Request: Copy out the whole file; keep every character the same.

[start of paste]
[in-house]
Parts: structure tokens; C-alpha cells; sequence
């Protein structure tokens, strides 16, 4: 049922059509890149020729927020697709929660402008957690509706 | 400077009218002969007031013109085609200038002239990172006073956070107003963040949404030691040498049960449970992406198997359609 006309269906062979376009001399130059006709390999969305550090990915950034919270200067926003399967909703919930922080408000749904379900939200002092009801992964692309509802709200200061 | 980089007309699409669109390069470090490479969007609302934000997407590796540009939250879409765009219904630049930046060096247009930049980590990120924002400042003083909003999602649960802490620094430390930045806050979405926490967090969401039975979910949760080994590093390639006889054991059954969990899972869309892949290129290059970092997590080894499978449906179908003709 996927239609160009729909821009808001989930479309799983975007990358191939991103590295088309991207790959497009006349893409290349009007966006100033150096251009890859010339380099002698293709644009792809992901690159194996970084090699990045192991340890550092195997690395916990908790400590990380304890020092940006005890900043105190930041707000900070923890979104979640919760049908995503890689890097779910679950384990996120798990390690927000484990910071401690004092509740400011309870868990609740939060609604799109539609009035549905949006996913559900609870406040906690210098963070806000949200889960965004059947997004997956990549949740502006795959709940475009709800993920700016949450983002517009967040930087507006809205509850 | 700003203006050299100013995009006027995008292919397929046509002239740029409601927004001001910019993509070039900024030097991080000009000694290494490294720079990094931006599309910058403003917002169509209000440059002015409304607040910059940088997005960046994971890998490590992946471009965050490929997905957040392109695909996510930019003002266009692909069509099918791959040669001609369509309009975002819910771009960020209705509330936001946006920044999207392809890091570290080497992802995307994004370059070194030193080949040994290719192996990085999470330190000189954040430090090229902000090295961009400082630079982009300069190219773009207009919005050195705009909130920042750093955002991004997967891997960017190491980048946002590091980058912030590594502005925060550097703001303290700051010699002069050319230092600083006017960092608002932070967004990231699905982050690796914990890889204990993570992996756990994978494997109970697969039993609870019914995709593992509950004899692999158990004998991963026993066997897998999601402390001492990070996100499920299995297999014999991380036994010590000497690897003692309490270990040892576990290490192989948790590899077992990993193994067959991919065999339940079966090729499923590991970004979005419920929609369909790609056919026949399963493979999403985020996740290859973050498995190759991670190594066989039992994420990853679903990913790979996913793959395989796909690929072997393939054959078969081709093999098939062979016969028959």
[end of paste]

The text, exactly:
[in-house]
Parts: structure tokens; C-alpha cells; sequence
């Protein structure tokens, strides 16, 4: 049922059509890149020729927020697709929660402008957690509706 | 400077009218002969007031013109085609200038002239990172006073956070107003963040949404030691040498049960449970992406198997359609 006309269906062979376009001399130059006709390999969305550090990915950034919270200067926003399967909703919930922080408000749904379900939200002092009801992964692309509802709200200061 | 980089007309699409669109390069470090490479969007609302934000997407590796540009939250879409765009219904630049930046060096247009930049980590990120924002400042003083909003999602649960802490620094430390930045806050979405926490967090969401039975979910949760080994590093390639006889054991059954969990899972869309892949290129290059970092997590080894499978449906179908003709 996927239609160009729909821009808001989930479309799983975007990358191939991103590295088309991207790959497009006349893409290349009007966006100033150096251009890859010339380099002698293709644009792809992901690159194996970084090699990045192991340890550092195997690395916990908790400590990380304890020092940006005890900043105190930041707000900070923890979104979640919760049908995503890689890097779910679950384990996120798990390690927000484990910071401690004092509740400011309870868990609740939060609604799109539609009035549905949006996913559900609870406040906690210098963070806000949200889960965004059947997004997956990549949740502006795959709940475009709800993920700016949450983002517009967040930087507006809205509850 | 700003203006050299100013995009006027995008292919397929046509002239740029409601927004001001910019993509070039900024030097991080000009000694290494490294720079990094931006599309910058403003917002169509209000440059002015409304607040910059940088997005960046994971890998490590992946471009965050490929997905957040392109695909996510930019003002266009692909069509099918791959040669001609369509309009975002819910771009960020209705509330936001946006920044999207392809890091570290080497992802995307994004370059070194030193080949040994290719192996990085999470330190000189954040430090090229902000090295961009400082630079982009300069190219773009207009919005050195705009909130920042750093955002991004997967891997960017190491980048946002590091980058912030590594502005925060550097703001303290700051010699002069050319230092600083006017960092608002932070967004990231699905982050690796914990890889204990993570992996756990994978494997109970697969039993609870019914995709593992509950004899692999158990004998991963026993066997897998999601402390001492990070996100499920299995297999014999991380036994010590000497690897003692309490270990040892576990290490192989948790590899077992990993193994067959991919065999339940079966090729499923590991970004979005419920929609369909790609056919026949399963493979999403985020996740290859973050498995190759991670190594066989039992994420990853679903990913790979996913793959395989796909690929072997393939054959078969081709093999098939062979016969028959």